US Government Sues California for Daring to Protect Net Neutrality

Uncle Sam fights, for the ISP's right, to screw you over.

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Oct 1 2018, 11:53am

California Governor Jerry Brown. Image: Shutterstock 

The Department of Justice has sued the state of California after Governor Jerry Brown signed California’s first net neutrality bill, SB822, into law Sunday evening. It’s the start of a new chapter in the never-ending battle to keep the internet healthy and competitive in the face of growing telecom monopoly power.

Like the FCC’s dismantled 2015 net neutrality rules, SB822 prohibits ISPs from unfairly throttling or blocking websites and services that compete with an ISP’s own offerings.

The bill also places meaningful restrictions on behaviors like “zero rating,” a practice that lets deep-pocketed companies buy an unfair advantage by exempting their content from arbitrary broadband usage caps and overage fees. SB822 also prohibits the kind of anti-competitive interconnection shenanigans that slowed customer Netflix streams back in 2014.

"While the Trump administration does everything in its power to undermine our democracy, we in California will continue to do what’s right for our residents," bill author and California State Senator Scott Wiener said in a statement.

Within hours of Brown signing SB822, the Trump administration Department of Justice issued a statement stating that it would be suing California over the new law , claiming it “unlawfully imposes burdens on the Federal Government’s deregulatory approach to the Internet.”

SB822 had already faced a tumultuous path in the run up to Brown’s signing, with entrenched broadband providers like AT&T and Comcast attempting to hamstring the effort at every turn.

Procedural gamesmanship back in June nearly stripped away many of the bill’s most important components. ISP-linked groups also conducted extremely misleading robocalls aimed at senior citizens in further efforts to hamstring the proposal.

Public backlash to those efforts forced the California Assembly and Senate to approve a fully-intact version of the bill in late August. ISP lobbyists met with Brown in early September urging him to veto the measure.

“The pressure from the big broadband providers to kill or water down the bill was enormous,” said former FCC lawyer Gigi Sohn in a statement to Motherboard. “What happened in California should send a message to other states and to Congress―the American people want the open Internet protected, and they will fight extremely hard until they achieve that goal,” Sohn said.

Groups like the Electronic Frontier Foundation have called California’s net neutrality bill the “gold standard” for other states looking to pass their own laws. More than half the states in the country are considering either net neutrality laws, or executive orders prohibiting states from doing business with ISPs that behave anti-competitively.

Former Verizon lawyer turned FCC boss Ajit Pai has called California’s bill both “illegal” and “radical.” ISPs have also threatened to “aggressively” sue states that pass their own net neutrality rules, though have yet to carry through on those threats. Given the Department of Justice’s lawsuit, they may not need to lift a finger.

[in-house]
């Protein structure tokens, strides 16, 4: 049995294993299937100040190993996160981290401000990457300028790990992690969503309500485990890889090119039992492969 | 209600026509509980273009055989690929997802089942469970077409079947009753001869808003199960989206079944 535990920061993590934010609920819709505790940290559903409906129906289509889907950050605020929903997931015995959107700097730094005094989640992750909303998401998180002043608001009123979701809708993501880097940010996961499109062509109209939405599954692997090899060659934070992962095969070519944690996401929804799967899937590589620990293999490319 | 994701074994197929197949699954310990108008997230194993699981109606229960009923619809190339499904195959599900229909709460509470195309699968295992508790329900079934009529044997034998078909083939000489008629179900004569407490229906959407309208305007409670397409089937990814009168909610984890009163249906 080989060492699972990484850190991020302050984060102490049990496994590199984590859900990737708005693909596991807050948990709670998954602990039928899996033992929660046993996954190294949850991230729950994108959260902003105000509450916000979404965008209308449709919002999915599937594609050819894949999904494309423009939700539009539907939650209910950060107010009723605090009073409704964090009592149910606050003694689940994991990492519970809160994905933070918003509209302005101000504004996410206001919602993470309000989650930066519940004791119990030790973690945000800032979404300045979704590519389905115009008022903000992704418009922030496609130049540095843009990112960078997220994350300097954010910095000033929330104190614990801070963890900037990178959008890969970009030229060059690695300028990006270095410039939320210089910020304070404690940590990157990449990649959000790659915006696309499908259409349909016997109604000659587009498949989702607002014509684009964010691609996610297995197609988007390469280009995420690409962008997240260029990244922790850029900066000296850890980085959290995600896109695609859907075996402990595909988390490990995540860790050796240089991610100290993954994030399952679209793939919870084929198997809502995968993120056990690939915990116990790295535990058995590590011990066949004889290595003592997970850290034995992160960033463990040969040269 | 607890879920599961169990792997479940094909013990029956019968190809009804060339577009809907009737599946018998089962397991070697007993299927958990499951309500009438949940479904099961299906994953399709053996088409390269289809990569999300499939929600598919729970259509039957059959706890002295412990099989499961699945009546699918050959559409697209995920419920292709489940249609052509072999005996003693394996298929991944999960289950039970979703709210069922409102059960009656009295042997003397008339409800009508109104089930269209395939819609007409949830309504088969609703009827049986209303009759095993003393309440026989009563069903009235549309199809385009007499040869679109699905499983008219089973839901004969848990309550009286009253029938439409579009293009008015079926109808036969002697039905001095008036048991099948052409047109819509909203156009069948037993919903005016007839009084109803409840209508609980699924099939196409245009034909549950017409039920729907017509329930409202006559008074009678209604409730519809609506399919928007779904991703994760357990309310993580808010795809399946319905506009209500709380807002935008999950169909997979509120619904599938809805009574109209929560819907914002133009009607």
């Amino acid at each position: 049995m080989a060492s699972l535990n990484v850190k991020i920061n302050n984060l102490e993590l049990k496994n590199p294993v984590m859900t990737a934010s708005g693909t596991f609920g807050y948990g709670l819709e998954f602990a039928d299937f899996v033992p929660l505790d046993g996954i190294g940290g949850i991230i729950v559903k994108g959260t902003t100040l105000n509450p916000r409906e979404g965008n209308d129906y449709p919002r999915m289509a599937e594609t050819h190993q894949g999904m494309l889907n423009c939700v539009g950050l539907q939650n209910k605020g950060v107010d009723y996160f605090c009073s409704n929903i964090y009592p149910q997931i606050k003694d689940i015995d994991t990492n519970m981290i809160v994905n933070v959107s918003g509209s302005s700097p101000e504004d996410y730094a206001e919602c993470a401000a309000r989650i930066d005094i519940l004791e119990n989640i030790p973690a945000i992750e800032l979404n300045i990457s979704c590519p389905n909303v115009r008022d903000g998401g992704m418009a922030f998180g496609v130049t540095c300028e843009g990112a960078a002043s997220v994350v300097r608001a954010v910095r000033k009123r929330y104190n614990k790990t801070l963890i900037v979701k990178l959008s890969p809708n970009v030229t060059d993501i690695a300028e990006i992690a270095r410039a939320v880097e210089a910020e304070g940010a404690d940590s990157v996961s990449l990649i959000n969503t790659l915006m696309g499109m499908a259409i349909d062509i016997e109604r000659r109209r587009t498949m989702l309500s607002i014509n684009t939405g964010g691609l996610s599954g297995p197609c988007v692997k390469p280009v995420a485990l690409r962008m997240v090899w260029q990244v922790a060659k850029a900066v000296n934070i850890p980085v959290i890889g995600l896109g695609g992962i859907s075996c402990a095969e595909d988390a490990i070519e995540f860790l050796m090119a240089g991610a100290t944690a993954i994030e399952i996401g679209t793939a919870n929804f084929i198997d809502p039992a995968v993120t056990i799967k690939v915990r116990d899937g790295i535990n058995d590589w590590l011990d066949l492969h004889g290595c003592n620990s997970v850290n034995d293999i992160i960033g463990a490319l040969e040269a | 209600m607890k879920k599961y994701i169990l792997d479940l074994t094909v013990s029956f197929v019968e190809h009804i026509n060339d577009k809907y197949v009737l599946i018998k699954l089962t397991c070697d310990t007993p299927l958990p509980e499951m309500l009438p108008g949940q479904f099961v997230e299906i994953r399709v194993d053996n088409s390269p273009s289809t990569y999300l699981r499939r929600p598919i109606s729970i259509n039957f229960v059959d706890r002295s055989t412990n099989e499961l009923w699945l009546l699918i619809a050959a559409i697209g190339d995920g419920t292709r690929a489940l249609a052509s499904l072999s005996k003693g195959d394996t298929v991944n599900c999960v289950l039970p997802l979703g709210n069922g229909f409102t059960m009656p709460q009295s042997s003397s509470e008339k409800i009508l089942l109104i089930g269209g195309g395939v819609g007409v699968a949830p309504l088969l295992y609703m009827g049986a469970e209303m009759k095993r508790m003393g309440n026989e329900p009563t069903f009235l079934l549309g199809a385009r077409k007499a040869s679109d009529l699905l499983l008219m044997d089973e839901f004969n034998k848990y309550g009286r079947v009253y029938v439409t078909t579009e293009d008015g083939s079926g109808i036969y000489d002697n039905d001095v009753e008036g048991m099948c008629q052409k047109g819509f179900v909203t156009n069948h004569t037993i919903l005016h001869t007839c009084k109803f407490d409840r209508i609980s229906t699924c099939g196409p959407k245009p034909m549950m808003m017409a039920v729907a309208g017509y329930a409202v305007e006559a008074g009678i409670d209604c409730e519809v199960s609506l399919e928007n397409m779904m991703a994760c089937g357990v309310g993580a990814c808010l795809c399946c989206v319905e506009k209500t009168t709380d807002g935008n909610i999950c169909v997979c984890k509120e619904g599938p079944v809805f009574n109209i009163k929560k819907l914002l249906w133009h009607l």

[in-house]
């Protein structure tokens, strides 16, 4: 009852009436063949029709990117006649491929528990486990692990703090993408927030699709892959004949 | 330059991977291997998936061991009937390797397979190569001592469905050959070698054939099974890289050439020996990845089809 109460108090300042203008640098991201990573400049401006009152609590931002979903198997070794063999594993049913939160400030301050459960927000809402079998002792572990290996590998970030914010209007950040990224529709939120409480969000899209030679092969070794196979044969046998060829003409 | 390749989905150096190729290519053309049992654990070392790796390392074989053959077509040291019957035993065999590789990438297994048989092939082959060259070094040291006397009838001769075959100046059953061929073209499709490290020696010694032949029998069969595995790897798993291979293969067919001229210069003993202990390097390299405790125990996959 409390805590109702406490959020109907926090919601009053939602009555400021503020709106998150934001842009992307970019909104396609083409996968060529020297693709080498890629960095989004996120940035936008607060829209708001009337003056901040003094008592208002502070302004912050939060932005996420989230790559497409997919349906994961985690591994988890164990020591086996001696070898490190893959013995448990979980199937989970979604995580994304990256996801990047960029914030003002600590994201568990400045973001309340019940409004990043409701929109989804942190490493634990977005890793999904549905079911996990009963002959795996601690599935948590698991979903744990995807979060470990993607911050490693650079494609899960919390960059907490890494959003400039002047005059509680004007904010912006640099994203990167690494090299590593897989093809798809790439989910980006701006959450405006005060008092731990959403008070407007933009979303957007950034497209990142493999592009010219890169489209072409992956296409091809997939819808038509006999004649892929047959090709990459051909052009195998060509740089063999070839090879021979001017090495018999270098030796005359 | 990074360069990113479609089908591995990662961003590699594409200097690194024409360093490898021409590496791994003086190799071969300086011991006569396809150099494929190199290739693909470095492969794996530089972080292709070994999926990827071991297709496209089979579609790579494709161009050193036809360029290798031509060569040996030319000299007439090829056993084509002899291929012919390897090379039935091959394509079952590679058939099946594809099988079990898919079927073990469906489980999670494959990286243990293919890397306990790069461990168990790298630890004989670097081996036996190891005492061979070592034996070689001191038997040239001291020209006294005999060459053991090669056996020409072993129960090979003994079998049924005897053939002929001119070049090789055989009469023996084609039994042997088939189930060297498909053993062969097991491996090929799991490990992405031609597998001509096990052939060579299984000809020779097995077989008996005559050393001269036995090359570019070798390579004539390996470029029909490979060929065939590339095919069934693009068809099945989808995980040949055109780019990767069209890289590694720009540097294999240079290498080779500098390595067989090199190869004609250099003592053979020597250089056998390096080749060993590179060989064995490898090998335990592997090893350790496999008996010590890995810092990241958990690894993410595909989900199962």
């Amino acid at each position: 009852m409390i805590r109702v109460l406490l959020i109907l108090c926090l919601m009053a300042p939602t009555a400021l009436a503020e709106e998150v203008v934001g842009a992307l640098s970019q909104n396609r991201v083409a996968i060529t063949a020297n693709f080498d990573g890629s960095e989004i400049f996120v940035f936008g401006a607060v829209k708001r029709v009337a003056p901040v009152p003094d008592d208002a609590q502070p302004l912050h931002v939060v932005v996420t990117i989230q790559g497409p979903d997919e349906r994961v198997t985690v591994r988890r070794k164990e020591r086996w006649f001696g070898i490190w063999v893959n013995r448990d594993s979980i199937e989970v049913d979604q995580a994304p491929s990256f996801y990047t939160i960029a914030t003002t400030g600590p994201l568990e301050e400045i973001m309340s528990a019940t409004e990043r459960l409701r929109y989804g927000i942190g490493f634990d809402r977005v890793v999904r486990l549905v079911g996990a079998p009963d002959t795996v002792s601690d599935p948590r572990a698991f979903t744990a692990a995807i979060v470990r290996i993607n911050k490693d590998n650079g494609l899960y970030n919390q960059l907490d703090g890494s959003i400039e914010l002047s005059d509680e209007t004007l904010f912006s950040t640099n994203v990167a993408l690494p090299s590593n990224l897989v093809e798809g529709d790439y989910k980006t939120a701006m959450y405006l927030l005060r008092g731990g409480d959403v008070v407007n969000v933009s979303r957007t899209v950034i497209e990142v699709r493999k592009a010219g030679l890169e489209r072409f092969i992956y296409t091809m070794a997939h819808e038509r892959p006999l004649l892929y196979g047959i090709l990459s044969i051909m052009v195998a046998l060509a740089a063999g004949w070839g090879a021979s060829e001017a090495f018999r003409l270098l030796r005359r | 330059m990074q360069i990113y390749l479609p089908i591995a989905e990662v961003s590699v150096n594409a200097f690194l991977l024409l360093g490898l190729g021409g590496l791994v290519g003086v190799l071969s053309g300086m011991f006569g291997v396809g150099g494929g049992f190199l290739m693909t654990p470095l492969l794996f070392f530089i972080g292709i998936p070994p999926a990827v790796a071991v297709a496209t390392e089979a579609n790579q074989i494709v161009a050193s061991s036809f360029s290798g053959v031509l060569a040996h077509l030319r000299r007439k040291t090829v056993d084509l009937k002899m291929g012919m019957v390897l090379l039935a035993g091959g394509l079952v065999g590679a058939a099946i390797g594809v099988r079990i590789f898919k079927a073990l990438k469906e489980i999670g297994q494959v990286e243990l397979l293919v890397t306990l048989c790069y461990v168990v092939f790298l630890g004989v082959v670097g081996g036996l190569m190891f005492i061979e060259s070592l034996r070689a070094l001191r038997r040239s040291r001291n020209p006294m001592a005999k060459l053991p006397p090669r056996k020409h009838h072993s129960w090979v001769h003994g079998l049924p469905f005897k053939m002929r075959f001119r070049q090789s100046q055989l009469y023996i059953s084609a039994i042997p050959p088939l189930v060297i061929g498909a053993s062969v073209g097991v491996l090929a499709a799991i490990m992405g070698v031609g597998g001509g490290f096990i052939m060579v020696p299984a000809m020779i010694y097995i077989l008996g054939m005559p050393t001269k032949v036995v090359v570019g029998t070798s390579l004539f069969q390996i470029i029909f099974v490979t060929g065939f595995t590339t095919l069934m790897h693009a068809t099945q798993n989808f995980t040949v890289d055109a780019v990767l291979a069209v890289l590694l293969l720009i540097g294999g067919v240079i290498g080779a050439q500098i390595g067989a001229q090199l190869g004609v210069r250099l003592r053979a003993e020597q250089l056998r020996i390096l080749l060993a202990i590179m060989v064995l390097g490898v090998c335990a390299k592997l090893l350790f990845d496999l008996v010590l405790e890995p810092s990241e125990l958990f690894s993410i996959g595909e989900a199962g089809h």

However, such lawsuits may have a steep, uphill climb. In part because the FCC has ironically undermined its own authority to tell states what to do.

At ISP lobbyist behest, the FCC included language in its net neutrality repeal attempting to “pre-empt” (read: ban) states from protecting broadband consumers in the wake of federal apathy. But legal experts like Stanford Law Professor Barbara van Schewick have argued that the FCC eliminated its right to tell states what to do when it killed net neutrality last fall.

“An agency that has no power to regulate has no power to preempt the states, according to case law,” van Schewick said in a statement provided to Motherboard.

“When the FCC repealed the 2015 Open Internet Order, it said it had no power to regulate broadband internet access providers,” van Schewick added. “That means the FCC cannot prevent the states from adopting net neutrality protections because the FCC’s repeal order removed its authority to adopt such protections.”

Courts have so far agreed. Charter Spectrum, the nation’s second-largest cable provider, has tried to use the FCC’s pre-emption language to tap dance around a lawsuit in New York State over terrible service and slow speeds. But the courts have so far rejected Charter’s arguments, stating that states still have the right to rein in ISP “fraud, deception, and false advertising.”

Such efforts face an uphill public relations battle given the broad, bipartisan support net neutrality continues to enjoy. 22 states have already sued the government for ignoring the will of the public on net neutrality, with opening arguments for that case expected sometime in the next few months.

With similar state laws passed in Oregon and Washington, the entire west coast is now covered by state-level net neutrality protections. That’s certainly not the endgame telecom giants like Comcast and AT&T envisioned after spending significant time and money to dismantle federal net neutrality protections with the help of the Trump administration.